the little ones got involved in the campaign.
Imbert, Minister of Works and Transport, described the recent submersion
of part of the Solomon Hochoy Highway as bizarre. Frustrated
motorists steupsed behind the wheel as they crawled along the murky
brown highway-cum-river. Who is to blame for this sad state of affairs?
We are. We fling our empty beverage bottles on the ground. These
bottles eventually choke our waterways, leading to the flash flooding
we have been experiencing lately.
got its chance to make a difference on the weekend when International
Coastal Clean up (ICC) commenced on Saturday at eight beaches in
can help. Since 1986, every third Saturday in September, Ocean Conservancy
co-ordinates an ICC. This is the largest one-day clean up and data
collection event in the world. Last year, more than 378,000 persons
from 76 countries volunteered to pick up trash. They removed more
than six million pounds of debris from over 33,000 miles of shoreline.
weekend, on Saturday, the ICC moves to Tobago.
the message seems to be catching on. Last year, 1,250 volunteers
cleaned up 12 beaches, up from 894 in 2006. They removed over 30,000
pounds of trash. In Plymouth, Tobago, divers retrieved 81.9 pounds
of garbage, including tyres, from ten miles of seabed. Zakiya Uzoma
Wadada, of the Caribbean Network for Integrated Rural Development
(CNIRD) which co-ordinates the National Planning Committee, indicates
that media coverage has helped to encourage a larger turnout of
2002, T&T has been part of the global effort, initially cleaning
up two or three beaches. In 2008, the Committee is targeting 13
locations. Wadada says this year, the Tobago House of Assembly (THA)
chose additional sites on the island because of a greater need there.
Every year, the Committee tries to encompass a different part of
T&T while maintaining the older sites.
said, We have a plastic bottle menace at this particular point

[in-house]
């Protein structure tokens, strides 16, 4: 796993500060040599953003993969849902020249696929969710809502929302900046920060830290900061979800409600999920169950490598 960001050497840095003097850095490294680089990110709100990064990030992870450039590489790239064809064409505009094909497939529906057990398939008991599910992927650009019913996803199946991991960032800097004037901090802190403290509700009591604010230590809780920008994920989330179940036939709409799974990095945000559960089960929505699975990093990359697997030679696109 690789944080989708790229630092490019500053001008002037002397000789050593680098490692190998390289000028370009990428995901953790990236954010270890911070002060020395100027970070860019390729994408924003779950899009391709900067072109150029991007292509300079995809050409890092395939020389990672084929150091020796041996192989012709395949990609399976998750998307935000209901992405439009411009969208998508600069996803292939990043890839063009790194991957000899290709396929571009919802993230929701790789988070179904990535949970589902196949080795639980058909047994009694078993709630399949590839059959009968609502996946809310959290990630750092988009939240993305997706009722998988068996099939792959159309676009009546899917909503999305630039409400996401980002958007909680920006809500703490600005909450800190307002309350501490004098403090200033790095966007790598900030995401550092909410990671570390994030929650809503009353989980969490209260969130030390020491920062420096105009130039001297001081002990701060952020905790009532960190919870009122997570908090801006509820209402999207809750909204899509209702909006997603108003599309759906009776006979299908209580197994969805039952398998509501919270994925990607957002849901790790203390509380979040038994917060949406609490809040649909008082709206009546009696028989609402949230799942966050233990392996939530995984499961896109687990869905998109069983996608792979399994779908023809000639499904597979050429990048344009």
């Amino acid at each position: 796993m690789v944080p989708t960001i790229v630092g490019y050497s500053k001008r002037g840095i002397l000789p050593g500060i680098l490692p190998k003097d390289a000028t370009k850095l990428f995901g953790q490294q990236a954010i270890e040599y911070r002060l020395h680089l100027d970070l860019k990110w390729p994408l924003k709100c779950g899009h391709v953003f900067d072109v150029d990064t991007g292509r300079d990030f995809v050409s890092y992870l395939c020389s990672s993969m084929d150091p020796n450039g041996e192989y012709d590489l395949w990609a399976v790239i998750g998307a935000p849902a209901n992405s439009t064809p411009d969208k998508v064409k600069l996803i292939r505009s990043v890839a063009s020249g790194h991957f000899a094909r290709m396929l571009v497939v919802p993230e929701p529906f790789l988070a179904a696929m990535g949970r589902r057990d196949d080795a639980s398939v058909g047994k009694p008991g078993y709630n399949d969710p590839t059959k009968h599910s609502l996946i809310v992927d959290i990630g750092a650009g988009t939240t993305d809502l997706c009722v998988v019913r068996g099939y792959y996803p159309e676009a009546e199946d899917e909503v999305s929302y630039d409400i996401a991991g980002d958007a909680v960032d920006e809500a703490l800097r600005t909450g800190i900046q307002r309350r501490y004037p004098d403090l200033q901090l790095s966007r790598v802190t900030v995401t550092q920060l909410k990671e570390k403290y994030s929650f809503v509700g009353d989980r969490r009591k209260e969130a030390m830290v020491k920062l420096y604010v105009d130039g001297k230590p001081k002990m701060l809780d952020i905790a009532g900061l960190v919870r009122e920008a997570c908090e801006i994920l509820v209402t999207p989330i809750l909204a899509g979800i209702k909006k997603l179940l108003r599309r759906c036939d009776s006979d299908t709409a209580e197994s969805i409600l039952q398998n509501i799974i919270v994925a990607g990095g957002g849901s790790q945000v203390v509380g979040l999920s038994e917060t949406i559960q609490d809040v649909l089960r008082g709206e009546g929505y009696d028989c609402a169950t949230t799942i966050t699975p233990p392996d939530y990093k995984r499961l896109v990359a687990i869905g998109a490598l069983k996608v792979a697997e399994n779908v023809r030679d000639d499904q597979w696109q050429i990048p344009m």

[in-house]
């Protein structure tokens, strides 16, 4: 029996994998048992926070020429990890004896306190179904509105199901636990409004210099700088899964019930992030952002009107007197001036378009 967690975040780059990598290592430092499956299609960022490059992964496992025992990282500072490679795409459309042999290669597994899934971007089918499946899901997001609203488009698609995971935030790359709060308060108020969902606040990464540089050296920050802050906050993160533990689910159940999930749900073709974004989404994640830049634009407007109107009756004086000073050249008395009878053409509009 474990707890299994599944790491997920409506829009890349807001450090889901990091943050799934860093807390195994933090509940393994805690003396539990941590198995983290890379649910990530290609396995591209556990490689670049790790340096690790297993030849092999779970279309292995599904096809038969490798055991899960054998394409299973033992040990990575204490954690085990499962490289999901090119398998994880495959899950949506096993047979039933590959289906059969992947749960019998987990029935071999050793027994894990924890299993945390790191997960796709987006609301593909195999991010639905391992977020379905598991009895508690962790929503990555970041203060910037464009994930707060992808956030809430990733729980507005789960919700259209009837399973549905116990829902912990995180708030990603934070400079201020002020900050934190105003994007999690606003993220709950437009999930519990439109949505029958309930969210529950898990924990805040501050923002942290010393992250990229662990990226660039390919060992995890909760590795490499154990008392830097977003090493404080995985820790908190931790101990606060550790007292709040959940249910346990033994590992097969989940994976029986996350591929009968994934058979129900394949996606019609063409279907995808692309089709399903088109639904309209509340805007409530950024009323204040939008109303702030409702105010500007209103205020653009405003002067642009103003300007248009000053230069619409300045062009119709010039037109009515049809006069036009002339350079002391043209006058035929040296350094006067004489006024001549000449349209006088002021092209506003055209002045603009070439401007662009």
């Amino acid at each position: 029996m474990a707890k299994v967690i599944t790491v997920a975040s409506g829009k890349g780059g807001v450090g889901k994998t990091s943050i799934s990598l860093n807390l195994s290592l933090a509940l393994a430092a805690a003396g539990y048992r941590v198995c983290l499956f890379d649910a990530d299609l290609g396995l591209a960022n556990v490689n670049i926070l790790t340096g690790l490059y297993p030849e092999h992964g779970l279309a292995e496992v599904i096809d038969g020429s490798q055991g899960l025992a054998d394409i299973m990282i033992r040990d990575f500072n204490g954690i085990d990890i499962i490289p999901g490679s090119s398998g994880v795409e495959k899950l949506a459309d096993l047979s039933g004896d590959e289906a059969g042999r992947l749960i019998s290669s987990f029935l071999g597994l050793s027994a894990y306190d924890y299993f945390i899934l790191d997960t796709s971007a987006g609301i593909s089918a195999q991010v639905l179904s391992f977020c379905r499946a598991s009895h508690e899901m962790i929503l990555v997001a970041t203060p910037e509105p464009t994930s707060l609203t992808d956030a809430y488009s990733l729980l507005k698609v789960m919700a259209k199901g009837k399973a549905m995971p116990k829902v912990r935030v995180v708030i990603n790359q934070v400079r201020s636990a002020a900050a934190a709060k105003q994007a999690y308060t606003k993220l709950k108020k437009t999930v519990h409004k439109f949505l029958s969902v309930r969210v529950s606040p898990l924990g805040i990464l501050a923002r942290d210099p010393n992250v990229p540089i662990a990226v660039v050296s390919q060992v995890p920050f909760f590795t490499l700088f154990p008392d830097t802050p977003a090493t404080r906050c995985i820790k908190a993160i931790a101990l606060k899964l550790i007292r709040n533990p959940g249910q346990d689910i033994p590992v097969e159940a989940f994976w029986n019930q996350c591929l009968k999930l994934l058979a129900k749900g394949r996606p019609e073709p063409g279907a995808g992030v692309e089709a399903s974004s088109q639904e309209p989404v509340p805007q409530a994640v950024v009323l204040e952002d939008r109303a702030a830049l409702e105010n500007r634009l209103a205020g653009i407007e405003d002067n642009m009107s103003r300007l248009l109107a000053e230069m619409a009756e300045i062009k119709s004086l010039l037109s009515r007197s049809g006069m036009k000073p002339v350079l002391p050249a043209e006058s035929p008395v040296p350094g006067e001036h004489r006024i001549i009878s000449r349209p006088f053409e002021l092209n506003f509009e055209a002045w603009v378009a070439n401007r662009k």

in time. Ocean Conservancys 2007 report concludes that
in T&T, plastic beverage bottles take the number one spot on
the list of debris items collected. Last year, over 20,000 plastic
beverage bottles were collected locally, almost tripling the number
retrieved in 2004. Styrofoam cups and plates came in second, followed
by bottle caps and lids.
do we deal with this problem? Wadada advocates collaboration between
the state and the private sector to get the bottles out of
the system. This year, bottle recycling companies, Piranha
International and Carib Glass have joined the effort.
stresses, We are past the stage of planning. We need to implement.
We have to do something. It is a crucial matter for small island
states since solid waste management is more important for us than
in a big city. They have more space to play around with. She
sees hope in the Beverage Container Bill which provides incentives
for the recycling and reusing of beverage bottles.
July, at governments consultative talks with stakeholders,
bottle manufacturers requested that the bill include alcohol, wine
and spirit bottles.
to all you green activists, Ocean Conservancy says, You cant
go green unless you live blue. Make a step in the right direction.
On September 27, don some old clothes and help clean our beaches.